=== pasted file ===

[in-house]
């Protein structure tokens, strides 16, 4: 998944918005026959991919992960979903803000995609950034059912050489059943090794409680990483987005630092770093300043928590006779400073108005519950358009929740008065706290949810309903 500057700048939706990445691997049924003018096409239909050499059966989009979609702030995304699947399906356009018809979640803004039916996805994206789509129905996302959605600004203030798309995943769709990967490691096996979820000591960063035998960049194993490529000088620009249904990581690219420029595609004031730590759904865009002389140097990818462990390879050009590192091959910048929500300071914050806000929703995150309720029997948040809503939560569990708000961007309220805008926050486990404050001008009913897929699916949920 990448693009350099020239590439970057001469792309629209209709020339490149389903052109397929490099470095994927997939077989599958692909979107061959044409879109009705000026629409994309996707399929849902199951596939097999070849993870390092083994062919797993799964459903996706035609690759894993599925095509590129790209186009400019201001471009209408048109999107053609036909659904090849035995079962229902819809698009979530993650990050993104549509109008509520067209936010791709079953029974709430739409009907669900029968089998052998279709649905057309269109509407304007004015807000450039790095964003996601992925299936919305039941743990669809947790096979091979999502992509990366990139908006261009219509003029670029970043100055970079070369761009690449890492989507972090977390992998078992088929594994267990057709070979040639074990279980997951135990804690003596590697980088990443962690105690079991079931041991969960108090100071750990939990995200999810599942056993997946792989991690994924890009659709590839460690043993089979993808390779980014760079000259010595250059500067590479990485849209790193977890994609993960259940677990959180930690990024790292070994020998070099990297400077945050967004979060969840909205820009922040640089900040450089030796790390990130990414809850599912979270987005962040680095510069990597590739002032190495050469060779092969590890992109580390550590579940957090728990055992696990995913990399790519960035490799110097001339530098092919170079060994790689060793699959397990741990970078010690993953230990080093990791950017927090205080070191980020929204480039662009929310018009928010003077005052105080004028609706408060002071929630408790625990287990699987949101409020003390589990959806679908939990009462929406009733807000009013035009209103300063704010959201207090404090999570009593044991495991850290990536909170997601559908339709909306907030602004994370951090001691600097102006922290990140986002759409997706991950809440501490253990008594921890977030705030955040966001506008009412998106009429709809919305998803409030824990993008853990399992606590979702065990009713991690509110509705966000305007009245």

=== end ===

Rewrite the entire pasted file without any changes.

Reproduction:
[in-house]
């Protein structure tokens, strides 16, 4: 998944918005026959991919992960979903803000995609950034059912050489059943090794409680990483987005630092770093300043928590006779400073108005519950358009929740008065706290949810309903 500057700048939706990445691997049924003018096409239909050499059966989009979609702030995304699947399906356009018809979640803004039916996805994206789509129905996302959605600004203030798309995943769709990967490691096996979820000591960063035998960049194993490529000088620009249904990581690219420029595609004031730590759904865009002389140097990818462990390879050009590192091959910048929500300071914050806000929703995150309720029997948040809503939560569990708000961007309220805008926050486990404050001008009913897929699916949920 990448693009350099020239590439970057001469792309629209209709020339490149389903052109397929490099470095994927997939077989599958692909979107061959044409879109009705000026629409994309996707399929849902199951596939097999070849993870390092083994062919797993799964459903996706035609690759894993599925095509590129790209186009400019201001471009209408048109999107053609036909659904090849035995079962229902819809698009979530993650990050993104549509109008509520067209936010791709079953029974709430739409009907669900029968089998052998279709649905057309269109509407304007004015807000450039790095964003996601992925299936919305039941743990669809947790096979091979999502992509990366990139908006261009219509003029670029970043100055970079070369761009690449890492989507972090977390992998078992088929594994267990057709070979040639074990279980997951135990804690003596590697980088990443962690105690079991079931041991969960108090100071750990939990995200999810599942056993997946792989991690994924890009659709590839460690043993089979993808390779980014760079000259010595250059500067590479990485849209790193977890994609993960259940677990959180930690990024790292070994020998070099990297400077945050967004979060969840909205820009922040640089900040450089030796790390990130990414809850599912979270987005962040680095510069990597590739002032190495050469060779092969590890992109580390550590579940957090728990055992696990995913990399790519960035490799110097001339530098092919170079060994790689060793699959397990741990970078010690993953230990080093990791950017927090205080070191980020929204480039662009929310018009928010003077005052105080004028609706408060002071929630408790625990287990699987949101409020003390589990959806679908939990009462929406009733807000009013035009209103300063704010959201207090404090999570009593044991495991850290990536909170997601559908339709909306907030602004994370951090001691600097102006922290990140986002759409997706991950809440501490253990008594921890977030705030955040966001506008009412998106009429709809919305998803409030824990993008853990399992606590979702065990009713991690509110509705966000305007009245």